Electronic Design
Static Timing Analyzer Goes Multicore And Distributed

Static Timing Analyzer Goes Multicore And Distributed

Synopsys continues to follow through on its multicore initiative, which the company announced in March 2008. This time, multicore capability has come to the PrimeTime static timing analysis tool. Synopsys claims speedups of up to two times for PrimeTime 2009.12, which offers the flexibility of both multi-threaded and distributed multicore processing capabilities.

The reasons why EDA vendors adopt multicore technology for their tools are well known by now. Synopsys, like all EDA vendors today, keeps a close eye on its customers’ prevalent server technology to ensure that its tools will work in their hardware architectures. The trend these days is a move from servers with two chips having two cores each toward servers with Intel’s quad-core technology. Meanwhile, the goal is to enable tool users to extract usable gains in runtime performance.

New to this release of PrimeTime are multithreaded capabilities, enabling the tool’s analysis runs to be distributed among the multiple cores in a given machine with shared memory. According to Steve Smith, senior director of platform marketing at Synopsys, this capability results in a twofold speedup on a quad-core machine.

Multithreading is a nice boost for PrimeTime, but the real news here is the addition of support for distributed processing. With this capability, a design can be partitioned and farmed out to multiple compute resources. “Some tools are easier to architect for distributed processing than others,” says Smith. “But static timing analysis has always been pointed to as among the hardest and we’re proud that our R&D team was able to achieve it.”

Several trends are driving the requirement for distributed processing capability in EDA tools. For one, designs are becoming more complex, which in turn requires the investigation of more scenarios for signoff. Meanwhile, designers are being forced to reduce design margins even as the teams working on these much larger chips remain at the same size.

But on the other hand, says Smith, these difficult economic times are causing customers to hold off on hardware investments, preferring to control costs by retaining their existing compute farms. “As of November, our Japanese customer base was not planning on upgrading their hardware,” says Smith. “That’s different from what we’d heard in previous years, when people were looking at a two- or three-year cycle to replace or refurbish machines with next-generation hardware.” So the increased efficiency that PrimeTime can offer is one way of making up the difference of having to manage the design of larger chips with no more help and no new hardware.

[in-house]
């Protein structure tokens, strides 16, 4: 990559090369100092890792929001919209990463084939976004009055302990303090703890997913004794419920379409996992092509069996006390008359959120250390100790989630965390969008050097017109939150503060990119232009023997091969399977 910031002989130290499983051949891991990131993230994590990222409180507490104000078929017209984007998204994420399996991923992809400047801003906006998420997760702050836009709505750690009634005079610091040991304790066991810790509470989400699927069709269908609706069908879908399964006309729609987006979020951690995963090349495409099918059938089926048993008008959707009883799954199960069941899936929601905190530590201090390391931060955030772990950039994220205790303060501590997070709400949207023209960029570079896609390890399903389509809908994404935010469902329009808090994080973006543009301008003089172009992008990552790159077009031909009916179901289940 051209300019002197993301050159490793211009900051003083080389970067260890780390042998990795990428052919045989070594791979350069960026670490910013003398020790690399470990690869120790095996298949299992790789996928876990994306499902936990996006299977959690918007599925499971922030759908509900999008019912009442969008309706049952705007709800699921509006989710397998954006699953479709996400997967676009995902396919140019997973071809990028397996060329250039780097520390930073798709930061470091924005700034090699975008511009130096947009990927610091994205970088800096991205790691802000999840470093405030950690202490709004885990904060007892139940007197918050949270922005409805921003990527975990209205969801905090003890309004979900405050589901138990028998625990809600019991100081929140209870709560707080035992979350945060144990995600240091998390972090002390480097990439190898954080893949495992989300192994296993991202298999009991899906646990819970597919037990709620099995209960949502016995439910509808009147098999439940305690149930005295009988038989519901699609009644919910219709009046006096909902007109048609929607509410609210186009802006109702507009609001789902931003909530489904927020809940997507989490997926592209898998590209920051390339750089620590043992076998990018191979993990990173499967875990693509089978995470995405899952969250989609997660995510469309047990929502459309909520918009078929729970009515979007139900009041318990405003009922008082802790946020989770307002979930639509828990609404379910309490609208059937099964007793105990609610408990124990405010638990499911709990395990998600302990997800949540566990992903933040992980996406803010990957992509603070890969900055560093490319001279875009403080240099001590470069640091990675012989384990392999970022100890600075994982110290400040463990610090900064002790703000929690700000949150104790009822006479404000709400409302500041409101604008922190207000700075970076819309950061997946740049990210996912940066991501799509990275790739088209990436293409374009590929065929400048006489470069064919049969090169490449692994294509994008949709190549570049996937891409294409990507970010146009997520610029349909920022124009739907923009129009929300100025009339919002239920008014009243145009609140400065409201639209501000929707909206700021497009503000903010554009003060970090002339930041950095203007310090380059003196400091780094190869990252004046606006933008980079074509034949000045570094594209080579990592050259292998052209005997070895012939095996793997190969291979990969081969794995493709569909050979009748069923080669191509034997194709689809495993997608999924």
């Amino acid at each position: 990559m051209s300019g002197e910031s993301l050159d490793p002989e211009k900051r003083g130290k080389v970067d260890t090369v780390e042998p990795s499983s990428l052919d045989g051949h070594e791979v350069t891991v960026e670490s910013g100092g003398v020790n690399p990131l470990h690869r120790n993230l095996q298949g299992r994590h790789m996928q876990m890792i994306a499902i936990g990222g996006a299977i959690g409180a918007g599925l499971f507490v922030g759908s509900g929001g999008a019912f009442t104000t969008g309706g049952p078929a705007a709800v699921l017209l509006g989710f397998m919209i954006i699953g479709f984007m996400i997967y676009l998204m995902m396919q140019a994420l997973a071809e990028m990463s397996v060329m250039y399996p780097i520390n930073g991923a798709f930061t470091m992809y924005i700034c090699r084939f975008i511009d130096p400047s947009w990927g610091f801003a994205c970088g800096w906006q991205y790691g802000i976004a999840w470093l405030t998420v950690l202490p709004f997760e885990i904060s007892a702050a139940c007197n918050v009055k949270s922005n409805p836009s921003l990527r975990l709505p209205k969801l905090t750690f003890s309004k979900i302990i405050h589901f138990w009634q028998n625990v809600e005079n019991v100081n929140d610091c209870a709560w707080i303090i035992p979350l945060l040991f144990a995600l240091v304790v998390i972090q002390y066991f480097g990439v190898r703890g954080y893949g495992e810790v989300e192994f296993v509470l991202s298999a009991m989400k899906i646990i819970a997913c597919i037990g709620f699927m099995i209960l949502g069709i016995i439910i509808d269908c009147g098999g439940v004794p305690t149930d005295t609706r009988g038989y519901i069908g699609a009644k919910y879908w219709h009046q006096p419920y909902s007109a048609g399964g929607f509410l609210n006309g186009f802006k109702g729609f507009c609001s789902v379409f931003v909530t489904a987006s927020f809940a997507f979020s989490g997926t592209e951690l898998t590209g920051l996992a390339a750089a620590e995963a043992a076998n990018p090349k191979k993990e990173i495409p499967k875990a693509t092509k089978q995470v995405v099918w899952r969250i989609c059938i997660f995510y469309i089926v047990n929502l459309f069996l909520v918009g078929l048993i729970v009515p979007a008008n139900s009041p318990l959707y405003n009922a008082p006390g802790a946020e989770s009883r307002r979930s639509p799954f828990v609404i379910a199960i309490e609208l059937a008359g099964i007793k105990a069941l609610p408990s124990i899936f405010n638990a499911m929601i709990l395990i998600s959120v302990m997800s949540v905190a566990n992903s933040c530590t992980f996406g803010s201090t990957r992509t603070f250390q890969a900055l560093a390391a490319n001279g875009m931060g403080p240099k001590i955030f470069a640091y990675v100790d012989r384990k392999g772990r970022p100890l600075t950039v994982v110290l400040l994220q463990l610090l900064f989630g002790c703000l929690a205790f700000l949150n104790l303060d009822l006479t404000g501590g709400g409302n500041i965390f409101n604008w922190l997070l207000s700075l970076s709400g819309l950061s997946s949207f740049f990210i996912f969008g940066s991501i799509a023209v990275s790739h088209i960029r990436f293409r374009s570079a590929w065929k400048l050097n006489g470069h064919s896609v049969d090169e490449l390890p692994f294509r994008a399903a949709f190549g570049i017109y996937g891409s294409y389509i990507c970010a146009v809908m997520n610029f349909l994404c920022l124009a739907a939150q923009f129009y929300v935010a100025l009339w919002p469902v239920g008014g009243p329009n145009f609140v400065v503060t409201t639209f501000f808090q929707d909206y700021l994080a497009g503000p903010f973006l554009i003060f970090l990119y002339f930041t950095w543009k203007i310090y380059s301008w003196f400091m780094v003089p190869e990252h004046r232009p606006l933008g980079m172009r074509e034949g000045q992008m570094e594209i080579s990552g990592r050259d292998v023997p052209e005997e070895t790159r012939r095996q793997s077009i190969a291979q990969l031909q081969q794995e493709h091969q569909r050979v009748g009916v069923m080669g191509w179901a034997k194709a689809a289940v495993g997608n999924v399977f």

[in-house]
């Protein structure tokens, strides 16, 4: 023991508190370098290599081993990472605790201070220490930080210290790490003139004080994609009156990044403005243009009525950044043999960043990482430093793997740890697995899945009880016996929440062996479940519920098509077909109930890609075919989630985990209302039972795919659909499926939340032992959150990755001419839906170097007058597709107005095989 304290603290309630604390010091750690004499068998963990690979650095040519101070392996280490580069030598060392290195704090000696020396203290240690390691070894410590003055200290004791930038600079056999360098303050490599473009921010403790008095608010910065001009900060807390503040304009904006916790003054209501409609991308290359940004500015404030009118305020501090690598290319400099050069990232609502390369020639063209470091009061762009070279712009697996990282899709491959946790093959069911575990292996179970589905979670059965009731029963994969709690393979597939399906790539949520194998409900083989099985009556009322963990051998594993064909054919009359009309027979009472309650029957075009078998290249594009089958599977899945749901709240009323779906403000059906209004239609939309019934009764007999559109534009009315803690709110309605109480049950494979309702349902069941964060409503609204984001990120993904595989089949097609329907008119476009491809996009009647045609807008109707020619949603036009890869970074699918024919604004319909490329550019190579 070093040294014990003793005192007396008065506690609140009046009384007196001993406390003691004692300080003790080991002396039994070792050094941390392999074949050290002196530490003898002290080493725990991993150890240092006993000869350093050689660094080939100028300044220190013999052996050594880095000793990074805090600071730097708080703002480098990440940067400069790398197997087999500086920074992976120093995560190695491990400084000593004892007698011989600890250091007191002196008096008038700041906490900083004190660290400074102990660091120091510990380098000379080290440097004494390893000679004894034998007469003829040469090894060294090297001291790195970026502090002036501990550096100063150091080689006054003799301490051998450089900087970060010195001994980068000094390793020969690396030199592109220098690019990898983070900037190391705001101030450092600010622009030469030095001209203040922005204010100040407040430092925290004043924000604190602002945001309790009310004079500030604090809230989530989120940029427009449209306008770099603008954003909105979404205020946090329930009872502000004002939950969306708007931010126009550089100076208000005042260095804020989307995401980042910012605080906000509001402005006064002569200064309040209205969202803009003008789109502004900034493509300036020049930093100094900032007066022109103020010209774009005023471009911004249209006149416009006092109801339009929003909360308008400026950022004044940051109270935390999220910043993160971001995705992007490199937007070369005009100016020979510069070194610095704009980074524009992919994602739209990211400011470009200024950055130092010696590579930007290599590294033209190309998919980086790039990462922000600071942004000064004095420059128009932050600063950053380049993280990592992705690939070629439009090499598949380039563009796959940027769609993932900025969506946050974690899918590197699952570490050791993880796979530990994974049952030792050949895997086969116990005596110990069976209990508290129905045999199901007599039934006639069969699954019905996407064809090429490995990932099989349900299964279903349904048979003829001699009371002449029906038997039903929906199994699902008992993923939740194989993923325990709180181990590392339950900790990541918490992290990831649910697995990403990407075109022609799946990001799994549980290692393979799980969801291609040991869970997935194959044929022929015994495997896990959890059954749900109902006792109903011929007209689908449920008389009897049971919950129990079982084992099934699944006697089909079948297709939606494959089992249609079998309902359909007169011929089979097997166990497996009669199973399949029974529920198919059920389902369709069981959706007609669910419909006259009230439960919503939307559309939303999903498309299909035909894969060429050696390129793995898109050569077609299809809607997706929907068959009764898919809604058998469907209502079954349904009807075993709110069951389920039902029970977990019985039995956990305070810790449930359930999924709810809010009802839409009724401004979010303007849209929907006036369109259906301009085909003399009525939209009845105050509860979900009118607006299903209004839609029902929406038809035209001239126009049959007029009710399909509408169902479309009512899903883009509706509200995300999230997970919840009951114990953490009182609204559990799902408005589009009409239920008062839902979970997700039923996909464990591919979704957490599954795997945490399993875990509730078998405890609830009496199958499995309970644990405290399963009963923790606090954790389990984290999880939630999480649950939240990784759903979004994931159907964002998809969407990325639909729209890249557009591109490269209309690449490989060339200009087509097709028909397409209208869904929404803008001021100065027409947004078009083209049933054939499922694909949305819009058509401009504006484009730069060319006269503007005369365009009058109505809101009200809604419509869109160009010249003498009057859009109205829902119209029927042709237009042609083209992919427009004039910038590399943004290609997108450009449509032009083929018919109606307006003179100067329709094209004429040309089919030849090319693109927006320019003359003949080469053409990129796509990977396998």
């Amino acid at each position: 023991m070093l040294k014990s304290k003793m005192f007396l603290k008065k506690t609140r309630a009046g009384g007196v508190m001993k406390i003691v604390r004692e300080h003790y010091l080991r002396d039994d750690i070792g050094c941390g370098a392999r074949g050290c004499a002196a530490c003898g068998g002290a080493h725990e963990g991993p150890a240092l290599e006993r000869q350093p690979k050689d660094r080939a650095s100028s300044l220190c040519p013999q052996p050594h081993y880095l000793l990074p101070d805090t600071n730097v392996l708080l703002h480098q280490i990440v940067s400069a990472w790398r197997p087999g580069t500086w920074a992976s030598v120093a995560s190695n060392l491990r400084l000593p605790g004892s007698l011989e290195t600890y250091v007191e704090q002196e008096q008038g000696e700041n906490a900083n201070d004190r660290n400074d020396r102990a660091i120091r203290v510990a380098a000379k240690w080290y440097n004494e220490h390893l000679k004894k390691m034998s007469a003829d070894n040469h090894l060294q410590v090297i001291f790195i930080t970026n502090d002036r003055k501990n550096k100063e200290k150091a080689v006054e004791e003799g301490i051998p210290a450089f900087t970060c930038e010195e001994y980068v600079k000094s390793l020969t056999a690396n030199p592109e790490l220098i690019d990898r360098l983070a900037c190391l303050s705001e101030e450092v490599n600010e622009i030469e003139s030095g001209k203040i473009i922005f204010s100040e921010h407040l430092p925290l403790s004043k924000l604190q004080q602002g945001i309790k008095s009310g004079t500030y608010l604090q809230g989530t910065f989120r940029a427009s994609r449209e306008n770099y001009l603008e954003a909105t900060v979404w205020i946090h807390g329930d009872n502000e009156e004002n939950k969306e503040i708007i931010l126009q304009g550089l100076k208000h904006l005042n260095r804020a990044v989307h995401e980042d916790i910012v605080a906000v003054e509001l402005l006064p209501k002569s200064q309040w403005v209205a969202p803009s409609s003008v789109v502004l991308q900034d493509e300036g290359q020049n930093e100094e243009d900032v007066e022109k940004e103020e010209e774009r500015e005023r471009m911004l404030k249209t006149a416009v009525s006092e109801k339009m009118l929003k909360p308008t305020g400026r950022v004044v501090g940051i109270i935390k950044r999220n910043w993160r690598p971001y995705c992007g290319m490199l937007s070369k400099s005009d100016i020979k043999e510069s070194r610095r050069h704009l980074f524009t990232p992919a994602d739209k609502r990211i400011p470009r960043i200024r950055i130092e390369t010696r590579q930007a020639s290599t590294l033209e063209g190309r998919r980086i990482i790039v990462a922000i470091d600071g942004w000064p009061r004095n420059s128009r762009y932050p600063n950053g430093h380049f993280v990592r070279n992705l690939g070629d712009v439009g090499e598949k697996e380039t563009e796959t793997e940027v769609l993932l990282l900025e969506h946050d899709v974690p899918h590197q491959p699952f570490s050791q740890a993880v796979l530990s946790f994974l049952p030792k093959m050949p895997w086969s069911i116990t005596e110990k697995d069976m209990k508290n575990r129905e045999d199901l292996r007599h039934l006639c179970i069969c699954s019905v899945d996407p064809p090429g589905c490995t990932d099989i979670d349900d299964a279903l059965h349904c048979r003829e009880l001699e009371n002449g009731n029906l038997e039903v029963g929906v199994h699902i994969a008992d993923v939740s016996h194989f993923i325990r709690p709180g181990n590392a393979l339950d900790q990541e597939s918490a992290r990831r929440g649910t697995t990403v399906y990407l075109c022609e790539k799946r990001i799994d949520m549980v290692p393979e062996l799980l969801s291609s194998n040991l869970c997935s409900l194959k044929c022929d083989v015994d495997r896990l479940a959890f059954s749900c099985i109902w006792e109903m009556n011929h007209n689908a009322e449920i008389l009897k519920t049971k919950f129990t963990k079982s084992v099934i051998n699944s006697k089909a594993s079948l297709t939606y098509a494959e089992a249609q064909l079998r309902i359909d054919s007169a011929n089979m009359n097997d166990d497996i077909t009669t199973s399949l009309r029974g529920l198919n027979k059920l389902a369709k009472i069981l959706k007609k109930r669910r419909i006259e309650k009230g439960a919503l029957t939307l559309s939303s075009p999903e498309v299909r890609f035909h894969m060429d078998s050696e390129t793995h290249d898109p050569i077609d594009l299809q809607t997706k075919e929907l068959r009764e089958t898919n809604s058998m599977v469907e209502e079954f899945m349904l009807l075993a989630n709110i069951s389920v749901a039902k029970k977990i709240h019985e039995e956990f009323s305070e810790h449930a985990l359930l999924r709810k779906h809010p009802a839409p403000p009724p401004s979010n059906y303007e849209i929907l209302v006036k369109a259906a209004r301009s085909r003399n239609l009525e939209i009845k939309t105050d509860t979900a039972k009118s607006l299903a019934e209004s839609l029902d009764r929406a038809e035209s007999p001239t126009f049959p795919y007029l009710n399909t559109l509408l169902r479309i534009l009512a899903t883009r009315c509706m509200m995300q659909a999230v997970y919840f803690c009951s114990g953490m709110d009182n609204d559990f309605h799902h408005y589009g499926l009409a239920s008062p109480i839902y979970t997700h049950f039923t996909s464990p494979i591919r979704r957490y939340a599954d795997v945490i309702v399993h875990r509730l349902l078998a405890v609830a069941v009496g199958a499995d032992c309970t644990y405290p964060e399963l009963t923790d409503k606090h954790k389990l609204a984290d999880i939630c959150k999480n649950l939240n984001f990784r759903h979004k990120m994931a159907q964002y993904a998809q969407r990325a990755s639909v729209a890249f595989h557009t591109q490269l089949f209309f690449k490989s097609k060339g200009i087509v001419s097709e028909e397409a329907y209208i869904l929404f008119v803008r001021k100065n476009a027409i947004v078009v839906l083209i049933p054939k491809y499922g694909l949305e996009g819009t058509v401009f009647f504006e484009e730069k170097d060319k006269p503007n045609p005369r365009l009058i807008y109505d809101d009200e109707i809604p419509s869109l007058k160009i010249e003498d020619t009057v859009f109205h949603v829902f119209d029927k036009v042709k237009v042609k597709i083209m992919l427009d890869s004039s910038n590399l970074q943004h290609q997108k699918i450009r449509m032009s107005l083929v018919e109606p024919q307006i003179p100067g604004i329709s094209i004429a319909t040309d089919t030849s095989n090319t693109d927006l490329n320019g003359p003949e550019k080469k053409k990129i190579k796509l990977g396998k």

Synopsys implemented both the multicore and distributed approaches because of the diversity in users’ server-farm configurations. “One solution doesn’t fit all,” says Smith. “Some say they have all new four-core machines… So if a customer is working on a new chip, they have to assess whether they can run their big TA compute jobs on existing machines. A solution that lets them stay on their old compute farm longer is a big cost saving.”

According to Ken Rousseau, vice president of engineering for PrimeTime, both multicore and distributed processing roll off at some point. “For threading there is always a sweet spot for a given problem. Then, it rolls off to where throwing more cores at the problem doesn’t give you any more throughput. The same goes for distributed processing,” says Rousseau.

In revamping PrimeTime, Synopsys decided to implement distributed processing first even though it’s harder to accomplish. “Timing analysis is supposed to be exhaustive,” says Rousseau. The tool attempts to examine all of the signal paths and can be thrown off track by false paths. Further, the overall design is encapsulated within a single tightly coupled timing graph that is very difficult to partition.

“Signal integrity (SI) is the real complicating factor. On top of the logic itself is all of the interactive coupling that adds another layer of complexity. Trying to efficiently carve it up in the presence of SI was the real issue. We’re generally within a few percent of ideal distribution,” says Rousseau.

“One disadvantage of distributed processing is having to send things off to other machines. That incurs overhead,” says Rousseau. “Partitioning the design is not a trivial task, especially making sure that you don’t end up with one partition with most of the design and a few small ones, which eliminates the gain you get from distributed processing in the first place.”

When using PrimeTime in multicore mode, all of the processing is done on one machine, which means you cannot throw the resources of a server farm at the problem (see the figure). Synopsys is working on implementing a multiplicative solution using both approaches, says Rousseau.

“We hope to tune it so that if people have lots of multicore machines, they can multithread on cores on these distributed machines,” Rousseau says. Today’s multicore machines have four or eight cores, but it won’t be long until there are 100-core machines, he adds. “This architecture will scale up nicely,” he says.

“What we’re really doing with PrimeTime is giving users a choice,” says Smith. “They can run timing-analysis jobs in the best configuration for their compute environment. If they have a big farm with small machines, distributed processing makes sense. If they have enough high-end standalone machines, a threaded approach is best. If they have a combination, or their next chip is right on the edge of using the next larger machine, they can take advantage of both, threading their partitions to get the speed up.”

Synopsys Inc.

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